Perhaps an altercation with someone got a bit out of hand. An Amherst resident did not exactly behave as he or she ordinarily would, but thought the matter was put to rest. Then, that person finds him or herself under arrest and facing assault charges.
But no physical contact occurred. How could he or she face charges for assault? Understanding the legal definition of assault and knowing what elements prosecutors must prove could help in building a defense.
The first thing to know about assault is that it does not have to include actual physical contact. For example, threatening someone with a gun constitutes assault. On the other hand, threatening to shoot someone without brandishing a gun would probably not constitute assault.
The individual making the allegations must have feared for his or her safety at the time. The alleged victim must feel as though the person making the threats will imminently carry them out. Prosecutors would need to prove to the court beyond a reasonable doubt that one individual intended to harm another person, or at least make the other party think harm was imminent. Then, prosecutors would also have to show that the supposed victim actually feared it would happen right then.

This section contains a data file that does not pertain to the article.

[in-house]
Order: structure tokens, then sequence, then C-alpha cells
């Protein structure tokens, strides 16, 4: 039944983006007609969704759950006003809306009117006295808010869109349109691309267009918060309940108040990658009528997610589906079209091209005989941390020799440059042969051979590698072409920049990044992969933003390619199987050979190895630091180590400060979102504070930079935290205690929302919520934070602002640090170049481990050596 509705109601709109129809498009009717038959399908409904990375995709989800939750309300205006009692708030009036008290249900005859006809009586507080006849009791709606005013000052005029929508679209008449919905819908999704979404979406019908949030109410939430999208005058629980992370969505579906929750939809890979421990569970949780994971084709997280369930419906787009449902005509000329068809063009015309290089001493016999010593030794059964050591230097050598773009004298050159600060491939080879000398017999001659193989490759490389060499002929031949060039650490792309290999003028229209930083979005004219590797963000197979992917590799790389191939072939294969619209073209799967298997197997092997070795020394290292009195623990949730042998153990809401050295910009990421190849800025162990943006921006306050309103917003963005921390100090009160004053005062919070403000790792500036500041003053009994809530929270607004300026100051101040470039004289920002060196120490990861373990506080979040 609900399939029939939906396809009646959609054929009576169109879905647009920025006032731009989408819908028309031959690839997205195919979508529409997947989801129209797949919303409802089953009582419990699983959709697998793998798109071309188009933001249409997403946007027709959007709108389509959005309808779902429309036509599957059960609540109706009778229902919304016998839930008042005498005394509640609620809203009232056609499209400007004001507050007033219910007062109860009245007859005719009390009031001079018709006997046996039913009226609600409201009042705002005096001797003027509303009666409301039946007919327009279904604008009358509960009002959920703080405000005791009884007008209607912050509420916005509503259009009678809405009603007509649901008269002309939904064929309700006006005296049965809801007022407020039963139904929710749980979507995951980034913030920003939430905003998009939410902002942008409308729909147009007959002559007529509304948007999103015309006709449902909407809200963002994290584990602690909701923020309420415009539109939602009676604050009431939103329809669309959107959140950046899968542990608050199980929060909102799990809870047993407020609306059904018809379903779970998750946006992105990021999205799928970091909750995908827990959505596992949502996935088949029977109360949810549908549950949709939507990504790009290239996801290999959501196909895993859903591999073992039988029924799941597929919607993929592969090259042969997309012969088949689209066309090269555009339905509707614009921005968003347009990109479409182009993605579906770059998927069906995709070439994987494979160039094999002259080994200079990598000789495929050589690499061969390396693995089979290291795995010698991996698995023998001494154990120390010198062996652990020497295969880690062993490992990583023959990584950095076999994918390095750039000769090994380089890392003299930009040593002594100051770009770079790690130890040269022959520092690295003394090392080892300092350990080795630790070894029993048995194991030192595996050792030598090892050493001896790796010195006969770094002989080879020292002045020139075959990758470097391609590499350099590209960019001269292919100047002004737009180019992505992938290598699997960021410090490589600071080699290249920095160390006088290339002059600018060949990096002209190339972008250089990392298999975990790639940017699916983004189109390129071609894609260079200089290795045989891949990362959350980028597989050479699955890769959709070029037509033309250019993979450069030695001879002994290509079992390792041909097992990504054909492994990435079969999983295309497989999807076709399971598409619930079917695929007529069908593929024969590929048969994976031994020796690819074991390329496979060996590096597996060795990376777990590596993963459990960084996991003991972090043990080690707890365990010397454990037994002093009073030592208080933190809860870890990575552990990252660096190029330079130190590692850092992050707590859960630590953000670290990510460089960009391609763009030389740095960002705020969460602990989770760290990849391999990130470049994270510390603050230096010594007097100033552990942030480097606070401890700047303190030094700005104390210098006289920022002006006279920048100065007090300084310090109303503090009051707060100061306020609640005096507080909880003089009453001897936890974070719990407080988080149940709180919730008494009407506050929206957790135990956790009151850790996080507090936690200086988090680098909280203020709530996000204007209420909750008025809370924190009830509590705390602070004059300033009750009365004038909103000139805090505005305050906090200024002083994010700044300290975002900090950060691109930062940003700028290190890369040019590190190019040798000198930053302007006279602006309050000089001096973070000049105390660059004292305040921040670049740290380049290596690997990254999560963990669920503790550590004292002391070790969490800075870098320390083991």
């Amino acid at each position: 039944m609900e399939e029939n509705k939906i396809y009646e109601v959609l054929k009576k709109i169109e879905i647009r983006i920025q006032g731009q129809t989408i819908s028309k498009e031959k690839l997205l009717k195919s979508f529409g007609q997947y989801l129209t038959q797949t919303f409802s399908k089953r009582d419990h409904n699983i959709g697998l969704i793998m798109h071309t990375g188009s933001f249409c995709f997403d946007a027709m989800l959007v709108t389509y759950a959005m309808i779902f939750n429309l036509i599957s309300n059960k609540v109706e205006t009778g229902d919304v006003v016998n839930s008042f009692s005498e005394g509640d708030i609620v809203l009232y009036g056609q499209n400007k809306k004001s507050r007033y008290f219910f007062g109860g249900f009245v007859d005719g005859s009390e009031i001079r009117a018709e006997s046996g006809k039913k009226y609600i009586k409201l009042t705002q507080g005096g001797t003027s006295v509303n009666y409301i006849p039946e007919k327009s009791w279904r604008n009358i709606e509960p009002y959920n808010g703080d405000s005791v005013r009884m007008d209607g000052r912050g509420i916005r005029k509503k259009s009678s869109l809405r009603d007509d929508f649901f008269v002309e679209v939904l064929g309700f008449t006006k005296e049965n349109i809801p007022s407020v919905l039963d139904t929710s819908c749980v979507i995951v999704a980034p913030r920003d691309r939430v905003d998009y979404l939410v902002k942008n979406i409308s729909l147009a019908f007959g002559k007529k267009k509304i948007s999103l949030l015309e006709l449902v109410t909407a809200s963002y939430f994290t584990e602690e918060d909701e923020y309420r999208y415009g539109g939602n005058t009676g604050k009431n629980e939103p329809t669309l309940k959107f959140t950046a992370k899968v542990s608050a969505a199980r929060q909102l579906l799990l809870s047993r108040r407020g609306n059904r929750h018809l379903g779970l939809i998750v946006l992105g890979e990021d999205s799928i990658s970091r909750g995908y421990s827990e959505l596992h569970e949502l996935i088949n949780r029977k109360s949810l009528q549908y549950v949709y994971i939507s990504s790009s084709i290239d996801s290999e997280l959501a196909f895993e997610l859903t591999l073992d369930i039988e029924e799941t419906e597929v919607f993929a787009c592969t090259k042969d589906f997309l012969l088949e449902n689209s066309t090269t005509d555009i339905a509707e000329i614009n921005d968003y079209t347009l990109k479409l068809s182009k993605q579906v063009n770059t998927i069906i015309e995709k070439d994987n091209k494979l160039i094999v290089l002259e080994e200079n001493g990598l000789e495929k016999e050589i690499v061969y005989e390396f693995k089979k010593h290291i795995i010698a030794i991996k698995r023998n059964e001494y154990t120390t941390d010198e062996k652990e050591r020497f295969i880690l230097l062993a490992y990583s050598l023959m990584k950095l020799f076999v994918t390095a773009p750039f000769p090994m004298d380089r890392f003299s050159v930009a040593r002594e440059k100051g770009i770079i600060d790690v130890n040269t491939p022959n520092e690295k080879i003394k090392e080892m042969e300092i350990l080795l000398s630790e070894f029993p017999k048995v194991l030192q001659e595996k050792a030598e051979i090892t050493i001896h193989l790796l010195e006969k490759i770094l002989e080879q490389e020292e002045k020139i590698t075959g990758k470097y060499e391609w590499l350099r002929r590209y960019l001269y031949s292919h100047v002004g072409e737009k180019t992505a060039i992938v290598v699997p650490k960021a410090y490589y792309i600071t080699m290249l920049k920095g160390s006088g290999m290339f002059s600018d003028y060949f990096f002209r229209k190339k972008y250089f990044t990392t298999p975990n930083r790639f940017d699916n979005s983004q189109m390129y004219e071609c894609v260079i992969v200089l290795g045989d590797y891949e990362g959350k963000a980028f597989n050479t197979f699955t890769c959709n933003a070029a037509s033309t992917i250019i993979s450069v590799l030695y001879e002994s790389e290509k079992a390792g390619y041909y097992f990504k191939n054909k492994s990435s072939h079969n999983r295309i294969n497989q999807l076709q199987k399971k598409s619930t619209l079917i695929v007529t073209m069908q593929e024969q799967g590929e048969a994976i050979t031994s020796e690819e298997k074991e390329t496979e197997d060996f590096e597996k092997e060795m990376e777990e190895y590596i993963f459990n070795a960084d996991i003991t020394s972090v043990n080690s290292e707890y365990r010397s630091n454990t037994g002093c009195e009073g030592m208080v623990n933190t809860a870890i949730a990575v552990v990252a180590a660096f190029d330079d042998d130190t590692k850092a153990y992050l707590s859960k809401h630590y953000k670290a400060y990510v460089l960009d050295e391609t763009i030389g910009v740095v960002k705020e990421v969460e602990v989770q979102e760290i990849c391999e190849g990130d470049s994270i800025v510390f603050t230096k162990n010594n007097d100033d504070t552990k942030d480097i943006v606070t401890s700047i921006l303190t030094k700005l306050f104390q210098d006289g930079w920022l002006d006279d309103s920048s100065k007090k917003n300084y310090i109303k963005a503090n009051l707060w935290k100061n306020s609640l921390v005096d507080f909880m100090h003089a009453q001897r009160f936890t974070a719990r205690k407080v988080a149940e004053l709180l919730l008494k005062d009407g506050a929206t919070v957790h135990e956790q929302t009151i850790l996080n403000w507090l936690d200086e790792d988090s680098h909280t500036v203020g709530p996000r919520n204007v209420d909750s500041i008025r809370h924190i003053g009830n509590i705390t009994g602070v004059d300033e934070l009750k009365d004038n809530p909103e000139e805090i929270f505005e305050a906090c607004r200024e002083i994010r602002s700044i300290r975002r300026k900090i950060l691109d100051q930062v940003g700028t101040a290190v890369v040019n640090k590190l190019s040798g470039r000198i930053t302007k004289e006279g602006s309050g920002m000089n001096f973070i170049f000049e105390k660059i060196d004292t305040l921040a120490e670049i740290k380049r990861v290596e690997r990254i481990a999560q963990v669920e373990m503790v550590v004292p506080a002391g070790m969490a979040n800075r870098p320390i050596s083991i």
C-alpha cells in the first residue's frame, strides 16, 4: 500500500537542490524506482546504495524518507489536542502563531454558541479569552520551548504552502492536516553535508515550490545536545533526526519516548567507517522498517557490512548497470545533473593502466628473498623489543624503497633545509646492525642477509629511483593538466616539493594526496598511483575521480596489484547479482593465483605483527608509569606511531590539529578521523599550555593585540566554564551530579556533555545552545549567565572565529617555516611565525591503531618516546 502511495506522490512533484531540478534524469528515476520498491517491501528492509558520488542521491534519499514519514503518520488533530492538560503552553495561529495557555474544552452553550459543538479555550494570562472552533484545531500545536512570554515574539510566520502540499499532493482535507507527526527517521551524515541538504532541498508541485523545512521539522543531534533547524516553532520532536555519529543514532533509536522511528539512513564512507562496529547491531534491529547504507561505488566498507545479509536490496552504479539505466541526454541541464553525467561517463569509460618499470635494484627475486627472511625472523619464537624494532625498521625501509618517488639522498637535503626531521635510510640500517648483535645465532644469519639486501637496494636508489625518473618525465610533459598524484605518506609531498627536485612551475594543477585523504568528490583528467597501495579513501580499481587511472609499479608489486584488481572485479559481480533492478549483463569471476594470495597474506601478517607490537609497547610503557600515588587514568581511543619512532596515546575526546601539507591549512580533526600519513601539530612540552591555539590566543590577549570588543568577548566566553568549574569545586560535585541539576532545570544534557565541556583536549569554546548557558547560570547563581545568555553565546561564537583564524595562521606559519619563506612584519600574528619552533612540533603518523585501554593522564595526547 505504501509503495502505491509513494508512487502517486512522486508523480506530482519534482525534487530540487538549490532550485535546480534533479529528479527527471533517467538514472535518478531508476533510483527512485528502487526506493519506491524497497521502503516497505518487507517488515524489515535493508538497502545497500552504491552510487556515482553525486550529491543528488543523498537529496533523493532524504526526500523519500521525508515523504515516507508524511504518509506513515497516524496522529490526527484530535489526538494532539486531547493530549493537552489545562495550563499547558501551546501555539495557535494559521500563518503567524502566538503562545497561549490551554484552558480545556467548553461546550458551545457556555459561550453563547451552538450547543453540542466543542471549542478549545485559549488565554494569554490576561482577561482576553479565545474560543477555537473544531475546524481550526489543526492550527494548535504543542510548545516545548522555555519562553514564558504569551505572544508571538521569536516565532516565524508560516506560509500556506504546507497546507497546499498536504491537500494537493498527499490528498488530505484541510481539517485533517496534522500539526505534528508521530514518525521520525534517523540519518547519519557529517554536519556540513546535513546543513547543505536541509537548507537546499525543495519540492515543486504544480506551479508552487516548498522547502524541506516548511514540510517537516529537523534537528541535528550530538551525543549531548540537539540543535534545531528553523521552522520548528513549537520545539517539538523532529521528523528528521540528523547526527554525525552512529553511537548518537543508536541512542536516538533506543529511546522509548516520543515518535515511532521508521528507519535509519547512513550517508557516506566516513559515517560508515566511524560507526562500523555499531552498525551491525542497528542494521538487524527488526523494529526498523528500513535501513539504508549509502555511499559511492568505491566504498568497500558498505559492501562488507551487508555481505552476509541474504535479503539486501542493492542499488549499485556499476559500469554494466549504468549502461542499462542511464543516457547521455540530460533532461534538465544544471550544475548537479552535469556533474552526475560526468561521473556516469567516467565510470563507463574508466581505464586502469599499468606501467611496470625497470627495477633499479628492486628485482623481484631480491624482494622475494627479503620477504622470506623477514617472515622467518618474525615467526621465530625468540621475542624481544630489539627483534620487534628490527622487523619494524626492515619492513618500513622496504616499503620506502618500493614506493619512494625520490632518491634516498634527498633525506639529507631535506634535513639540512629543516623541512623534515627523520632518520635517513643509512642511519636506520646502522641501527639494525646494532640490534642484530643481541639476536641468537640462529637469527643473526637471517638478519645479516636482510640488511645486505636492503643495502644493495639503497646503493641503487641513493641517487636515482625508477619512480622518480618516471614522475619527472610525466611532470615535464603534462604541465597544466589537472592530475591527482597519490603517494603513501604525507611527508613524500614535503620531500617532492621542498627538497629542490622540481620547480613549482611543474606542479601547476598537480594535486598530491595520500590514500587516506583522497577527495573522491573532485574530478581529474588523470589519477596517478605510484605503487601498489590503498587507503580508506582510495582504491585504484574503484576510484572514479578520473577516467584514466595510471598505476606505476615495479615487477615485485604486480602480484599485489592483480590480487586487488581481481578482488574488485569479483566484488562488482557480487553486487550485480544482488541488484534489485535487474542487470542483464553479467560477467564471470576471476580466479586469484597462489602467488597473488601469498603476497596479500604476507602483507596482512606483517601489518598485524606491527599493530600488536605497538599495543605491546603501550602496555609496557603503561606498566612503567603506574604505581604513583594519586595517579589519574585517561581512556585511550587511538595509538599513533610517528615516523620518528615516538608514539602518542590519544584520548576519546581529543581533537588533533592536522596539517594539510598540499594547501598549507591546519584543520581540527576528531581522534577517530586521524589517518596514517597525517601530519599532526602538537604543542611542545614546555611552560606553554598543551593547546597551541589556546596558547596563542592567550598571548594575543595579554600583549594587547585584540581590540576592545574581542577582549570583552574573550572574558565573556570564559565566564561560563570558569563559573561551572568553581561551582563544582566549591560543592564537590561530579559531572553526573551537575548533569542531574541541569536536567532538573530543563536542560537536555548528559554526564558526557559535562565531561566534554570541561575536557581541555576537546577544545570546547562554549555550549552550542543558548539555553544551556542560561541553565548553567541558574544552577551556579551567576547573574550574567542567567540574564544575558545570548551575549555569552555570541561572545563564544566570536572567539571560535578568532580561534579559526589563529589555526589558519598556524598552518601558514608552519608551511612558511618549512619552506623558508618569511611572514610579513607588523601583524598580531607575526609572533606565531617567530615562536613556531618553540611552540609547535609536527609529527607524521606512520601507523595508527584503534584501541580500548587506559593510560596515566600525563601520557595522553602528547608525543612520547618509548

Facing assault charges can be a frightening experience, and the penalties can be harsh. It would be wise to take the matter seriously. An Amherst criminal defense attorney can review you case, advise you of your rights and discuss the defense options that would most likely provide you with the most favorable outcome.